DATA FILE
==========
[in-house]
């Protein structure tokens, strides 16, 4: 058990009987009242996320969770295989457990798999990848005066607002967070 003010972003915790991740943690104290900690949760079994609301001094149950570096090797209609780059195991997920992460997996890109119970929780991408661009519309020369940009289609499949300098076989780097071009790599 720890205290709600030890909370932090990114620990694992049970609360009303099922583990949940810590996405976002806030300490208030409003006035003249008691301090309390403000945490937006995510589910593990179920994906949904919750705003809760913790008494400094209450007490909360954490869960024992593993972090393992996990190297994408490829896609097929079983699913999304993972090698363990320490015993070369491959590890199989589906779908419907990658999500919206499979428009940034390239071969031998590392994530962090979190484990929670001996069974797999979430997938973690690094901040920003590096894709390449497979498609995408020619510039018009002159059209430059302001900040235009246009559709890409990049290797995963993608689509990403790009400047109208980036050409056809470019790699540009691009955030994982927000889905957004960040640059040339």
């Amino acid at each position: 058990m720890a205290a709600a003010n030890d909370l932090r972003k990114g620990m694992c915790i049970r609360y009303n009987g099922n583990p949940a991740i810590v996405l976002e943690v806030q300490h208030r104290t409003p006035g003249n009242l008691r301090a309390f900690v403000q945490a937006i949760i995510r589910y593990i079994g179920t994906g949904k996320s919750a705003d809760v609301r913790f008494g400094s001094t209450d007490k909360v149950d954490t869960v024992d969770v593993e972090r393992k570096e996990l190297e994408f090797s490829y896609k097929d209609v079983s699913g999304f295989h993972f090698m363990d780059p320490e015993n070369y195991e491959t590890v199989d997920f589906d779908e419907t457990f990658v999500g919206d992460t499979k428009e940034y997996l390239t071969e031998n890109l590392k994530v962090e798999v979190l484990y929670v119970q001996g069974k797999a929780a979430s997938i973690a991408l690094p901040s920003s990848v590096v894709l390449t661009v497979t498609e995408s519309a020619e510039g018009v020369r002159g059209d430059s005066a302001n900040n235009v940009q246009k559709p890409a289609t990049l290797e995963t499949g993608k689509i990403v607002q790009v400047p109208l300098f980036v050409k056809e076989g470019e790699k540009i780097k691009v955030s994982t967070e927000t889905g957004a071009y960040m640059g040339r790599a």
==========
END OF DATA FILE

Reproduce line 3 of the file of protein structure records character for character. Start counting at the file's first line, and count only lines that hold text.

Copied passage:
């Amino acid at each position: 058990m720890a205290a709600a003010n030890d909370l932090r972003k990114g620990m694992c915790i049970r609360y009303n009987g099922n583990p949940a991740i810590v996405l976002e943690v806030q300490h208030r104290t409003p006035g003249n009242l008691r301090a309390f900690v403000q945490a937006i949760i995510r589910y593990i079994g179920t994906g949904k996320s919750a705003d809760v609301r913790f008494g400094s001094t209450d007490k909360v149950d954490t869960v024992d969770v593993e972090r393992k570096e996990l190297e994408f090797s490829y896609k097929d209609v079983s699913g999304f295989h993972f090698m363990d780059p320490e015993n070369y195991e491959t590890v199989d997920f589906d779908e419907t457990f990658v999500g919206d992460t499979k428009e940034y997996l390239t071969e031998n890109l590392k994530v962090e798999v979190l484990y929670v119970q001996g069974k797999a929780a979430s997938i973690a991408l690094p901040s920003s990848v590096v894709l390449t661009v497979t498609e995408s519309a020619e510039g018009v020369r002159g059209d430059s005066a302001n900040n235009v940009q246009k559709p890409a289609t990049l290797e995963t499949g993608k689509i990403v607002q790009v400047p109208l300098f980036v050409k056809e076989g470019e790699k540009i780097k691009v955030s994982t967070e927000t889905g957004a071009y960040m640059g040339r790599a």